Dietary magnesium and incident frailty in older people at risk for knee osteoarthritis: An eight-year longitudinal study

Nicola Veronese, Ligia Juliana Dominguez Rodriguez, Mario Barbagallo, Brendon Stubbs, Nicola Veronese, Maria Gabriella Caruso, Joseph Firth, Stefania Maggi, Brendon Stubbs, Maria Notarnicola

Risultato della ricerca: Articlepeer review

7 Citazioni (Scopus)

Abstract

Inadequate magnesium (Mg) intake is associated with lower physical performance, but the relationship with frailty in older people is unclear. Therefore, we aimed to investigate whether higher dietary Mg intake is associated with a lower risk of frailty in a large cohort of North American individuals. Details regarding Mg intake were recorded through a food-frequency questionnaire (FFQ) and categorized as greater than/equal to Recommended Dietary Allowance (RDA) vs. lower. Frailty was defined using the Study of Osteoporotic Fractures index. Multivariable Coxâs regression analyses, calculating hazard ratios (HRs) with 95% confidence intervals (CIs), were undertaken by sex. In total, 4421 individuals with knee osteoarthritis or who were at high risk without frailty at baseline (mean age: 61.3, females = 58.0%) were followed for 8 years. After adjusting for 11 potential baseline confounders, reaching the RDA for Mg lowered risk of frailty among men (total n = 1857, HR = 0.51; 95% CI: 0.26â0.93), whilst no significant associations were found in women (total n = 2564). Each 100 mg of dietary Mg intake at baseline corresponded to a 22% reduction in men (HR = 0.78; 95% CI: 0.62â0.97; p = 0.03), but not in women (HR = 1.05; 95% CI: 0.89â1.23). In conclusion, higher dietary Mg intake appears to reduce the risk of frailty in men, but not in women.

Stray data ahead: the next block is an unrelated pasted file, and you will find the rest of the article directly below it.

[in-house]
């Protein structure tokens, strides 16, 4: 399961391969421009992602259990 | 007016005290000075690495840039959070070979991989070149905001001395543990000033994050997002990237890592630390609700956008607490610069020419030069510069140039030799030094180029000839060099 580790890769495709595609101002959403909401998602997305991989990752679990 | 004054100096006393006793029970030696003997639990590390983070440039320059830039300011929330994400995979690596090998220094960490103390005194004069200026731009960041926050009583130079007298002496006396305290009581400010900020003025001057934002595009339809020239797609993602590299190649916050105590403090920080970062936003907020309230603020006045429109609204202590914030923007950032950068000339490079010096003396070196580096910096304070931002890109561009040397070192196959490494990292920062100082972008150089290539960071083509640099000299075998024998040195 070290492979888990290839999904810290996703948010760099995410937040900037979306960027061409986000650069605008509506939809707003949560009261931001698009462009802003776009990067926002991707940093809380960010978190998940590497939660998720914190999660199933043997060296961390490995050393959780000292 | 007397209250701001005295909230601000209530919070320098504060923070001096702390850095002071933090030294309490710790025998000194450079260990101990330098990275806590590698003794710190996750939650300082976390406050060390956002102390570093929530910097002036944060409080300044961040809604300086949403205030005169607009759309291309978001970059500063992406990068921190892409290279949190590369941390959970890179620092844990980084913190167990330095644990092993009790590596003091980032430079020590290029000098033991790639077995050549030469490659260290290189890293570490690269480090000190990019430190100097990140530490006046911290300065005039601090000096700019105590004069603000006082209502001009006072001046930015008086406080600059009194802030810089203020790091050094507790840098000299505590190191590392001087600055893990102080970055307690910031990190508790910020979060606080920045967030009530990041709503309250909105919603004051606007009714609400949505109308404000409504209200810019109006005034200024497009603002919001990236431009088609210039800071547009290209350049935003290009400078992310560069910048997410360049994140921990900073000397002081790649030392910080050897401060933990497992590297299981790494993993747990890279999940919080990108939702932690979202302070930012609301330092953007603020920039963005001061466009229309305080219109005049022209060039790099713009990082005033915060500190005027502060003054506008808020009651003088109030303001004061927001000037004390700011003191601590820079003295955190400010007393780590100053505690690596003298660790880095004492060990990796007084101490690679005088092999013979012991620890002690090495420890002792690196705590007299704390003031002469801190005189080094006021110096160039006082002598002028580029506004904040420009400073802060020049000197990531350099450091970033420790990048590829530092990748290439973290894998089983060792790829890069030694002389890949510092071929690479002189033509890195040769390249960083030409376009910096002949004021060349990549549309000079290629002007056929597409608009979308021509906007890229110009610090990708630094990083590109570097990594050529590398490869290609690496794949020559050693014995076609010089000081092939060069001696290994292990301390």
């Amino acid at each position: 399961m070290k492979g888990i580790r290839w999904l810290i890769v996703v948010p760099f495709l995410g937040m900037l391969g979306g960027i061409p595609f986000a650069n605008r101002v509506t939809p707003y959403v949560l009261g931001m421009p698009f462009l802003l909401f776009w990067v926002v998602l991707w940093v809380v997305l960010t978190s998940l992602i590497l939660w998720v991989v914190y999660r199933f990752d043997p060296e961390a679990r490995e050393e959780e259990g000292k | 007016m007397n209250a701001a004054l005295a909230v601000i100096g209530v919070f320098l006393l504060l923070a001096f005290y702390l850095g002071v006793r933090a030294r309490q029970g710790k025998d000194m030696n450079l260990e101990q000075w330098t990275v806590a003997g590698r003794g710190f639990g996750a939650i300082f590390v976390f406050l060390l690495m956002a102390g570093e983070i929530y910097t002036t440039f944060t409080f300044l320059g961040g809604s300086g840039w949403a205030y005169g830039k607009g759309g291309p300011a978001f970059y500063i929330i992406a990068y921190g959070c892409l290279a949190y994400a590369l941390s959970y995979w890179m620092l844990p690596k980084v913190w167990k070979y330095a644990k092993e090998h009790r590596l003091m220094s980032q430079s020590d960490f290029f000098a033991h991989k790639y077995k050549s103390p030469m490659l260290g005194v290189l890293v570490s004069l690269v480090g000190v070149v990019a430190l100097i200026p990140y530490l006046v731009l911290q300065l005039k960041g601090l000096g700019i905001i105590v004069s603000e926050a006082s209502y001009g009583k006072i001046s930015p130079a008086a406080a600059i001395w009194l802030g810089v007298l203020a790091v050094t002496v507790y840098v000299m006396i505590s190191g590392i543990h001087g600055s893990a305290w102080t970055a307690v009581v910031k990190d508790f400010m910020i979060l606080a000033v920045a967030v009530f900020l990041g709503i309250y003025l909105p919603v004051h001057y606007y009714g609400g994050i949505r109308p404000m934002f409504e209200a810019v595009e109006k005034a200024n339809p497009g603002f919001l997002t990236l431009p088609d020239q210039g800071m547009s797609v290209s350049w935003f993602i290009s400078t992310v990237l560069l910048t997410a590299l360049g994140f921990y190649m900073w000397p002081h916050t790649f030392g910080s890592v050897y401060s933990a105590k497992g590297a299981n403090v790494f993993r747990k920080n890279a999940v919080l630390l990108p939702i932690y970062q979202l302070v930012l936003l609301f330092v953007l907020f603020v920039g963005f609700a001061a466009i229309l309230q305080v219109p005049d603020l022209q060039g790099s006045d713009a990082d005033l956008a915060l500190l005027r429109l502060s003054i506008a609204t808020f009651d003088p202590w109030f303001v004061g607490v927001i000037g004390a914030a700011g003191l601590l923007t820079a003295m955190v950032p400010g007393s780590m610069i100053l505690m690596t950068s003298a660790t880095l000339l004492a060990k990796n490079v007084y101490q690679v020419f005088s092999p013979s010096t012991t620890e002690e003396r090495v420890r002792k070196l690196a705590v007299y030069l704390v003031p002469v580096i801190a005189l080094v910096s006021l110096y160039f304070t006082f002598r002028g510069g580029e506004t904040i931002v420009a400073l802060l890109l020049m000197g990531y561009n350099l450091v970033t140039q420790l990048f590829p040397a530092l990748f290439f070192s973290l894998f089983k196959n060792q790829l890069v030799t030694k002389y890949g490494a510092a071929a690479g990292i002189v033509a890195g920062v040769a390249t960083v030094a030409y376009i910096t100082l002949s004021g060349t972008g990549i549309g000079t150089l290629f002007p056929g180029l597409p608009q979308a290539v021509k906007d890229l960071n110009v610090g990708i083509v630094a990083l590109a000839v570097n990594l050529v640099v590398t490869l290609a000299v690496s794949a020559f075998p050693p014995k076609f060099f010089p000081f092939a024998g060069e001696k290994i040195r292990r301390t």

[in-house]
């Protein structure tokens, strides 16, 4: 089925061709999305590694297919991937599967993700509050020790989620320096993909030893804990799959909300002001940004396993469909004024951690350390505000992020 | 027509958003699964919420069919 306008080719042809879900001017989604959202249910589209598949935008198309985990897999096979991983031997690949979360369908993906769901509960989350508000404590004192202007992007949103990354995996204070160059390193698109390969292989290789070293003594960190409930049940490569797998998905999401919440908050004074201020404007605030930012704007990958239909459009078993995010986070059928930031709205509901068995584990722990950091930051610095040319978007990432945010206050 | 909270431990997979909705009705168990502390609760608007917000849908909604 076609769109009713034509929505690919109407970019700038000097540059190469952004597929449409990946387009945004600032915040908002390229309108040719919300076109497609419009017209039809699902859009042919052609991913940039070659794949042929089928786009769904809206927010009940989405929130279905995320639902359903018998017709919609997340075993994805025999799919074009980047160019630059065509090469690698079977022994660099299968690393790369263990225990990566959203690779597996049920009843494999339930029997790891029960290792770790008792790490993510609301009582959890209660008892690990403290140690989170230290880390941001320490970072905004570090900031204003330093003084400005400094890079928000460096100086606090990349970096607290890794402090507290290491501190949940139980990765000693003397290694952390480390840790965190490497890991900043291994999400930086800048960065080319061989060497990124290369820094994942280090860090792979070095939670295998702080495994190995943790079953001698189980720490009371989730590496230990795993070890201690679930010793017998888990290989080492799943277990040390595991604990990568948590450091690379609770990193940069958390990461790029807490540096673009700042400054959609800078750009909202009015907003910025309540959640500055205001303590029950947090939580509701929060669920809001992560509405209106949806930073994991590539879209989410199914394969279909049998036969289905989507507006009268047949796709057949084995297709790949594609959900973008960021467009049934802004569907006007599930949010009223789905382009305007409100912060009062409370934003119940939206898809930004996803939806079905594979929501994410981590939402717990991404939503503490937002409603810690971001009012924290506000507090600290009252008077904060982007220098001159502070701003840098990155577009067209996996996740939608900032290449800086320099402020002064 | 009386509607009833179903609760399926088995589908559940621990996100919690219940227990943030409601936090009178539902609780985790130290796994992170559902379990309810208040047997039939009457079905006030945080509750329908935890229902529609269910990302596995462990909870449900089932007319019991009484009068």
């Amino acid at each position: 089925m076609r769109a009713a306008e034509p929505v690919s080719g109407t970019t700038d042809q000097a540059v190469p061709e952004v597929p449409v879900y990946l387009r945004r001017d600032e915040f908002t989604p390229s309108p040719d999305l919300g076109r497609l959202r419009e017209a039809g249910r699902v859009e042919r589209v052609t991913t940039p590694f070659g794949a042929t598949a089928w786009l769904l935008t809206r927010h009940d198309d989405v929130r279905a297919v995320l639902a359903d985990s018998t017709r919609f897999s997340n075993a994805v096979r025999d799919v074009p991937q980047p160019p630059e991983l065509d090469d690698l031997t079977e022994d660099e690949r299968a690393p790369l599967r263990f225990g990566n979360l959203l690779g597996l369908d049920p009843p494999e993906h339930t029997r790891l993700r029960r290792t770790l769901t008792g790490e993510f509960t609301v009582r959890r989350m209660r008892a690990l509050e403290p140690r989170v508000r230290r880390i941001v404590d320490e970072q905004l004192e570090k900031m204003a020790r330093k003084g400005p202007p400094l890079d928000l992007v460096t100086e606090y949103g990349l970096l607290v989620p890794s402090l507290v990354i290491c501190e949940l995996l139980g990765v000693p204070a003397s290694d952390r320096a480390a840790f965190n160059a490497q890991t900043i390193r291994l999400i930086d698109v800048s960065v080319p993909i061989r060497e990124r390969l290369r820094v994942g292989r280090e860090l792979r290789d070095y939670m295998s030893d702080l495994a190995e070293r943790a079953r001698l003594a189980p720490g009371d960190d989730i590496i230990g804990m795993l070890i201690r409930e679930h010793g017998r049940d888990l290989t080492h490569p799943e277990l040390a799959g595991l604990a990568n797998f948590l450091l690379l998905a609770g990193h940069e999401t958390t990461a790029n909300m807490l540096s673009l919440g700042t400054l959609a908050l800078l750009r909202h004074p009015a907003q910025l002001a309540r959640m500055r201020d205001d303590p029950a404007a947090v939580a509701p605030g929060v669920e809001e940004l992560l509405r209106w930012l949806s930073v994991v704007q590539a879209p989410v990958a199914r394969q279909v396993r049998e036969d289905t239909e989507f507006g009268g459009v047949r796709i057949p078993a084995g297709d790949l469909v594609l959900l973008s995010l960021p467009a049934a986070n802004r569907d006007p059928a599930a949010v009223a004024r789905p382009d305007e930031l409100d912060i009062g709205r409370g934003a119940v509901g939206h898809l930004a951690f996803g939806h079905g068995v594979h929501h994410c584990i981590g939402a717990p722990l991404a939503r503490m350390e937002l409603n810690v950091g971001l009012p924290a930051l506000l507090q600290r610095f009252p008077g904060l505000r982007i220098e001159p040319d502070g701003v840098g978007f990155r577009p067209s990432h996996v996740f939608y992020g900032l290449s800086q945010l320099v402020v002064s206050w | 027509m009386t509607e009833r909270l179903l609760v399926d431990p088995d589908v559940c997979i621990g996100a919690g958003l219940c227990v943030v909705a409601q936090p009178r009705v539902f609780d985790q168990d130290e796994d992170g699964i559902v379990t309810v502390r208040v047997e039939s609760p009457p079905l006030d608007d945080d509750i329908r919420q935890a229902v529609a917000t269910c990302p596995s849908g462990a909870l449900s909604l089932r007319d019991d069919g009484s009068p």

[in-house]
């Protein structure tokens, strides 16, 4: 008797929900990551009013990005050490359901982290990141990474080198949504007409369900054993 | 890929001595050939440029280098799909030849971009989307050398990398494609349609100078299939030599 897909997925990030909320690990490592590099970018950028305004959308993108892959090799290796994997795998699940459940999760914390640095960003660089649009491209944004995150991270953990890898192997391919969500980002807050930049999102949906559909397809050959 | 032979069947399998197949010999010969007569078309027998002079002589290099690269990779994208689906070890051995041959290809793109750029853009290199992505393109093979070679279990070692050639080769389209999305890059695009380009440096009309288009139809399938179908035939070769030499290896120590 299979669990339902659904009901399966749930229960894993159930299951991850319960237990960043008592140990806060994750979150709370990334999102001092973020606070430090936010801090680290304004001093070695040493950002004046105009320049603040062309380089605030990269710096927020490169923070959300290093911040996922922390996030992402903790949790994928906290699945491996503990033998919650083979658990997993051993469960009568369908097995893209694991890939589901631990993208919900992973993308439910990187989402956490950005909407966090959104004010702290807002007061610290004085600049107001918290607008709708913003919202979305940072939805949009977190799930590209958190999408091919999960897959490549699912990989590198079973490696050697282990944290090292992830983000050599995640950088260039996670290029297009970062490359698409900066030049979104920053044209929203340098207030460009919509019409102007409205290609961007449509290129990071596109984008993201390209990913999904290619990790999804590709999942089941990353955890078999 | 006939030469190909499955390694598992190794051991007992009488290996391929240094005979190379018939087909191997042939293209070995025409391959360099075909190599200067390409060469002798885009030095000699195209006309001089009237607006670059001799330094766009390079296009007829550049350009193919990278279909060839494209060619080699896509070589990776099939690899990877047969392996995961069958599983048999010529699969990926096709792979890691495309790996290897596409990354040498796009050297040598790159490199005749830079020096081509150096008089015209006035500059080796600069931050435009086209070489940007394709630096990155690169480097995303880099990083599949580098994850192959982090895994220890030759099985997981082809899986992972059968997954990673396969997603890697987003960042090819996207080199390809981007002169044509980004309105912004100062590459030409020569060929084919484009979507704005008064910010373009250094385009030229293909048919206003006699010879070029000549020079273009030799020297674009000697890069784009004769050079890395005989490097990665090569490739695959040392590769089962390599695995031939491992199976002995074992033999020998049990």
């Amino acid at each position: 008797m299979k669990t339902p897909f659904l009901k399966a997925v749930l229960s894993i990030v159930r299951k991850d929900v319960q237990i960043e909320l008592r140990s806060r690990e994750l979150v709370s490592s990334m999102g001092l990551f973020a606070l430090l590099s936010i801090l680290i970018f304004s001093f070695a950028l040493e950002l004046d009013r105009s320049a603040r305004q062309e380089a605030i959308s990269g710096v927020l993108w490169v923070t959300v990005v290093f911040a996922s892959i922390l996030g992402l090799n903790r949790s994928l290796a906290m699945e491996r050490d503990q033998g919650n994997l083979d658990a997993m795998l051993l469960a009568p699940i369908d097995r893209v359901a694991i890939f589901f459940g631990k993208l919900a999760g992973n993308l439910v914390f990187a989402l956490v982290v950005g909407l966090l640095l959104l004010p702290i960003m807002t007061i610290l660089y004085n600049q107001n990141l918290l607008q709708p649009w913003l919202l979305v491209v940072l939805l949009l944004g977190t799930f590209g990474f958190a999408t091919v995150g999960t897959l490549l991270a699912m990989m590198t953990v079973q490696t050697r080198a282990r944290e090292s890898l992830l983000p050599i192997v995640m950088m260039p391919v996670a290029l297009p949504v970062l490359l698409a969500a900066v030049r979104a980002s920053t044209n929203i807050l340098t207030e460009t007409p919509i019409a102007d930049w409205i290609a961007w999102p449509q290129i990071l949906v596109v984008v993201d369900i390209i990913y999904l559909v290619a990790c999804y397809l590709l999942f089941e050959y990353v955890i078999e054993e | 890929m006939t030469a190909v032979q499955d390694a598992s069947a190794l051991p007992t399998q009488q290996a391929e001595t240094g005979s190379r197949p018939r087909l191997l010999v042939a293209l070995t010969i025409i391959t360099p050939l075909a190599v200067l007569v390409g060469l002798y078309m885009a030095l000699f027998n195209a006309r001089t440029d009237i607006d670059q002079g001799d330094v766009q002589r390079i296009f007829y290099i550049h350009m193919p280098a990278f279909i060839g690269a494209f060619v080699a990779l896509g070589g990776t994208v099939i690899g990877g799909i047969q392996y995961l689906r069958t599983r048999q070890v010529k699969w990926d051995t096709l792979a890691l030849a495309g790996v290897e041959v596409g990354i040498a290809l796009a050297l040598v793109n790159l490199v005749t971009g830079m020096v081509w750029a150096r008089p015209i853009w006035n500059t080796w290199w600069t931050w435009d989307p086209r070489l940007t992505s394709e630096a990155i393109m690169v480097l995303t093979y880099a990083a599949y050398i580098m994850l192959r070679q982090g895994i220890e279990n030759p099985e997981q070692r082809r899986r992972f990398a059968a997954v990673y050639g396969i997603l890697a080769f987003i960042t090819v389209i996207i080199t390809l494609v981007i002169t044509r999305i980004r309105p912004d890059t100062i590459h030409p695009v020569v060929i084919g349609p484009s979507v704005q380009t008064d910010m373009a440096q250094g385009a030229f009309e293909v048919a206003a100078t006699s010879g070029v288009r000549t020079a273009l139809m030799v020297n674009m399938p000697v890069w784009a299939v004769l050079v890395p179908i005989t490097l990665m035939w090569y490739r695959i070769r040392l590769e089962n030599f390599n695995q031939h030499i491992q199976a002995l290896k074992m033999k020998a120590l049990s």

Lingua originaleEnglish
pagine (da-a)1253-1261
Numero di pagine9
RivistaNutrients
Volume9
Stato di pubblicazionePublished - 2017

All Science Journal Classification (ASJC) codes

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  • ???subjectarea.asjc.2900.2916???

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